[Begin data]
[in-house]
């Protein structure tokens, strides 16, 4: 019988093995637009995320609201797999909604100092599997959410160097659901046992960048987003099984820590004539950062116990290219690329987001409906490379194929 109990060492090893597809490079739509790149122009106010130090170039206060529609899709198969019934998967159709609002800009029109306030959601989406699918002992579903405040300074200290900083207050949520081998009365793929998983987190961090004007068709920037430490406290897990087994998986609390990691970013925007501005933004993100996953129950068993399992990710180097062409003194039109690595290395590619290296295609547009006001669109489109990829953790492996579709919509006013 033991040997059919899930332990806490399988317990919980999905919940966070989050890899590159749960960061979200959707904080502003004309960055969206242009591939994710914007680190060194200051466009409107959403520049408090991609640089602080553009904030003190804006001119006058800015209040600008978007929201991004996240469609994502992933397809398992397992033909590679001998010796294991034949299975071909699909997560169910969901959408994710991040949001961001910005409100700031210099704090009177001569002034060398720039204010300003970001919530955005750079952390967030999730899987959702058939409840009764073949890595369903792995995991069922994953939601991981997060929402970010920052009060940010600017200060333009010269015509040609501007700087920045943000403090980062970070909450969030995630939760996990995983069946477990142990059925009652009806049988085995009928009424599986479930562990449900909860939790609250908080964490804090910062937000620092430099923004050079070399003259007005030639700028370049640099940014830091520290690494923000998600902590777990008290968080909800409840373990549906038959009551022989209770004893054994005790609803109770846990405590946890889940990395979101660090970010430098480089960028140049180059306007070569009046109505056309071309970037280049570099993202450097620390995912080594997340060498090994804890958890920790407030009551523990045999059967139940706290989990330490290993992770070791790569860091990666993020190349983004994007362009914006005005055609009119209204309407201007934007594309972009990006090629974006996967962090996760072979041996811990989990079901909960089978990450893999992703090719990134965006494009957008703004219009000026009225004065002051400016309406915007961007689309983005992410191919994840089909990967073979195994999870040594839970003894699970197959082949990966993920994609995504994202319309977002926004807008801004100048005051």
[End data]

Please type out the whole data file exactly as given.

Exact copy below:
[in-house]
């Protein structure tokens, strides 16, 4: 019988093995637009995320609201797999909604100092599997959410160097659901046992960048987003099984820590004539950062116990290219690329987001409906490379194929 109990060492090893597809490079739509790149122009106010130090170039206060529609899709198969019934998967159709609002800009029109306030959601989406699918002992579903405040300074200290900083207050949520081998009365793929998983987190961090004007068709920037430490406290897990087994998986609390990691970013925007501005933004993100996953129950068993399992990710180097062409003194039109690595290395590619290296295609547009006001669109489109990829953790492996579709919509006013 033991040997059919899930332990806490399988317990919980999905919940966070989050890899590159749960960061979200959707904080502003004309960055969206242009591939994710914007680190060194200051466009409107959403520049408090991609640089602080553009904030003190804006001119006058800015209040600008978007929201991004996240469609994502992933397809398992397992033909590679001998010796294991034949299975071909699909997560169910969901959408994710991040949001961001910005409100700031210099704090009177001569002034060398720039204010300003970001919530955005750079952390967030999730899987959702058939409840009764073949890595369903792995995991069922994953939601991981997060929402970010920052009060940010600017200060333009010269015509040609501007700087920045943000403090980062970070909450969030995630939760996990995983069946477990142990059925009652009806049988085995009928009424599986479930562990449900909860939790609250908080964490804090910062937000620092430099923004050079070399003259007005030639700028370049640099940014830091520290690494923000998600902590777990008290968080909800409840373990549906038959009551022989209770004893054994005790609803109770846990405590946890889940990395979101660090970010430098480089960028140049180059306007070569009046109505056309071309970037280049570099993202450097620390995912080594997340060498090994804890958890920790407030009551523990045999059967139940706290989990330490290993992770070791790569860091990666993020190349983004994007362009914006005005055609009119209204309407201007934007594309972009990006090629974006996967962090996760072979041996811990989990079901909960089978990450893999992703090719990134965006494009957008703004219009000026009225004065002051400016309406915007961007689309983005992410191919994840089909990967073979195994999870040594839970003894699970197959082949990966993920994609995504994202319309977002926004807008801004100048005051």